Daily Revolt

May 18, 2007

Al Gore Book: Why we are Losing our Democracy

Excerpts from this shockingly frank and thoughful book by Al Gore:
Not long before our nation launched the invasion of Iraq, our longest-serving Senator, Robert Byrd of West Virginia, stood on the Senate floor and said: "This chamber is, for the most part, silent—ominously, dreadfully silent. There is no debate, no discussion, no attempt to lay out for the nation the pros and cons of this particular war. There is nothing. We stand passively mute in the United States Senate."

Finally a major political figure recognizes the role of the media in the collapse of our democracy:
At first I thought the exhaustive, nonstop coverage of the O.J. Simpson trial was just an unfortunate excess—an unwelcome departure from the normal good sense and judgment of our television news media. Now we know that it was merely an early example of a new pattern of serial obsessions that periodically take over the airwaves for weeks at a time: the Michael Jackson trial and the Robert Blake trial, the Laci Peterson tragedy and the Chandra Levy tragedy, Britney and KFed, Lindsay and Paris and Nicole.

Money, not ideas, rule politics:
Those of us who have served in the U.S. Senate and watched it change over time could volunteer a response to Senator Byrd's incisive description of the Senate prior to the invasion: The chamber was empty because the Senators were somewhere else. Many of them were at fund-raising events they now feel compelled to attend almost constantly in order to collect money—much of it from special interests—to buy 30-second TV commercials for their next re-election campaign. The Senate was silent because Senators don't feel that what they say on the floor of the Senate really matters that much anymore—not to the other Senators, who are almost never present when their colleagues speak, and certainly not to the voters, because the news media seldom report on Senate speeches anymore.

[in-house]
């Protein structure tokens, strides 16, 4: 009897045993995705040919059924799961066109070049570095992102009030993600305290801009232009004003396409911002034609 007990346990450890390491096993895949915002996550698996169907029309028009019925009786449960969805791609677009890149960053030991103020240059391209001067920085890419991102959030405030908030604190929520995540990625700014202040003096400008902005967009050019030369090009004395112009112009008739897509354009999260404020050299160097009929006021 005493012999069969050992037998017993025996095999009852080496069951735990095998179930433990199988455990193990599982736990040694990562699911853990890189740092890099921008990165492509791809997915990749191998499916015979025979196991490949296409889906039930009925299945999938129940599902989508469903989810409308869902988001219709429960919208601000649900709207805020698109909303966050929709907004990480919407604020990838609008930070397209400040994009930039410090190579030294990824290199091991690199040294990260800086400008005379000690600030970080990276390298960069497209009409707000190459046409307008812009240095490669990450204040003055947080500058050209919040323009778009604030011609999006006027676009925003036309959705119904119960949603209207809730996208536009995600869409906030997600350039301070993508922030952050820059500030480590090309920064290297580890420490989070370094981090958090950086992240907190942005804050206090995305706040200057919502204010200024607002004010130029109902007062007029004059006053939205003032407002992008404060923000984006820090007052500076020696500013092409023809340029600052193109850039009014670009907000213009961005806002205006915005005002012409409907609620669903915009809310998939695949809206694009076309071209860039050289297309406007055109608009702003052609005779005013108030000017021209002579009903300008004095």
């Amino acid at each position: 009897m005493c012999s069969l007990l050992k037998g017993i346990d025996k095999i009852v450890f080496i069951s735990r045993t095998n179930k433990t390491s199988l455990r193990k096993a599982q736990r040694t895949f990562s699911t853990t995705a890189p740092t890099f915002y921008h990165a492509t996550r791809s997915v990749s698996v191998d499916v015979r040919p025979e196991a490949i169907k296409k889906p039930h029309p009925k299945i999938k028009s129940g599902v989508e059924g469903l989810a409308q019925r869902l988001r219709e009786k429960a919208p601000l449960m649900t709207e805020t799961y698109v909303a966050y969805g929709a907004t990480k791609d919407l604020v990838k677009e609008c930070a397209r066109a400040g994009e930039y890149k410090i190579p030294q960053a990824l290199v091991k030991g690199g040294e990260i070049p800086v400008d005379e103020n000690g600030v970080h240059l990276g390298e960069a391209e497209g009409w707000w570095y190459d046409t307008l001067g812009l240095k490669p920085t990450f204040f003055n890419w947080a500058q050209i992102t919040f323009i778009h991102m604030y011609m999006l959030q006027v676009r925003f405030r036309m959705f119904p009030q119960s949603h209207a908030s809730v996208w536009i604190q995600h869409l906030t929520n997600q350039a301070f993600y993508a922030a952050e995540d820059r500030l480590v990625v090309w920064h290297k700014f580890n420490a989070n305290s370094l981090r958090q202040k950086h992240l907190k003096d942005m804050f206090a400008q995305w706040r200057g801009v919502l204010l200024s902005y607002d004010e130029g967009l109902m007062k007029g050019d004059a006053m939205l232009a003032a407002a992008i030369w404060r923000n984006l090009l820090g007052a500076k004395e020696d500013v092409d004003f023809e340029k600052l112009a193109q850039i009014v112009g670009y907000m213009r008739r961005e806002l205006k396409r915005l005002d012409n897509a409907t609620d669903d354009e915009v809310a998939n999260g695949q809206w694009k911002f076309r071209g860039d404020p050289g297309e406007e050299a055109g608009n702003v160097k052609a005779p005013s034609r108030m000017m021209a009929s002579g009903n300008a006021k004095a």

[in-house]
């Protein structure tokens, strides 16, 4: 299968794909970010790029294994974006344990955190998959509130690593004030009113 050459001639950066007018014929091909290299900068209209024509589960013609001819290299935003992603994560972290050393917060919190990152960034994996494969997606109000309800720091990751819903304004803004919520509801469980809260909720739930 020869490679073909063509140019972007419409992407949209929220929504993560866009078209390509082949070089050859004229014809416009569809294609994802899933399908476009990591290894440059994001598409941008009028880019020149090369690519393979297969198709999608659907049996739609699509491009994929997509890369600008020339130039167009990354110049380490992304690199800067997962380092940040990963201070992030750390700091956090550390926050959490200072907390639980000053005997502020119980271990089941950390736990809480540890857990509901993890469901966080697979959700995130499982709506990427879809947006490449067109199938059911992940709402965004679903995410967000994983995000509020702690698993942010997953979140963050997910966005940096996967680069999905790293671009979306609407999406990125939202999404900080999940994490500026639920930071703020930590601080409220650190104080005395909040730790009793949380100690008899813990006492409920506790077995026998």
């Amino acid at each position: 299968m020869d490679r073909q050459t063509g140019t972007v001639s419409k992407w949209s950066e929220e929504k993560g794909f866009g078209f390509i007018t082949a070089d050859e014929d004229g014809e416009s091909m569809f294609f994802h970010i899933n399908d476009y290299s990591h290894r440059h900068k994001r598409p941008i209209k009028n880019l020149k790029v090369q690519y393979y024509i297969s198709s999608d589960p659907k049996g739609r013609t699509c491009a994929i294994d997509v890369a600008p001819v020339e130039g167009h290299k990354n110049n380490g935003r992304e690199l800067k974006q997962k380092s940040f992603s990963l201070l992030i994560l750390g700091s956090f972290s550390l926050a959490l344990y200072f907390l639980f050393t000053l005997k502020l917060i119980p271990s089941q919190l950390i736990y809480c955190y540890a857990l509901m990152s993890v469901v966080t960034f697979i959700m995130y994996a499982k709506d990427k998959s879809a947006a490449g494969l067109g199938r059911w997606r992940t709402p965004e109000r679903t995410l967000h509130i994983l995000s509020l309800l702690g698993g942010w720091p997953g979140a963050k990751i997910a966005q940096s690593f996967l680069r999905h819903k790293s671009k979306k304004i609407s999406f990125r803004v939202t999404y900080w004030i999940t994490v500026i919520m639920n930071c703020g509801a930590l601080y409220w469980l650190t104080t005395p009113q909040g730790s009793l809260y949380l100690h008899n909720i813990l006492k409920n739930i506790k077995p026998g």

God Bless you for saying what I've been arguing for years: we've become a nation of spectators. It is concentration in the media that has destroyed ideas, thus our democracy, by creating a stifling superficial culture:
In the world of television, the massive flows of information are largely in only one direction, which makes it virtually impossible for individuals to take part in what passes for a national conversation. Individuals receive, but they cannot send. They hear, but they do not speak. The "well-informed citizenry" is in danger of becoming the "well-amused audience." Moreover, the high capital investment required for the ownership and operation of a television station and the centralized nature of broadcast, cable and satellite networks have led to the increasing concentration of ownership by an ever smaller number of larger corporations that now effectively control the majority of television programming in America.

The solution:
The democratization of knowledge by the print medium brought the Enlightenment. Now, broadband interconnection is supporting decentralized processes that reinvigorate democracy. We can see it happening before our eyes: As a society, we are getting smarter. Networked democracy is taking hold. You can feel it. We the people—as Lincoln put it, "even we here"—are collectively still the key to the survival of America's democracy.

AddThis Social Bookmark Button

Links to this post:

Create a Link

<< Home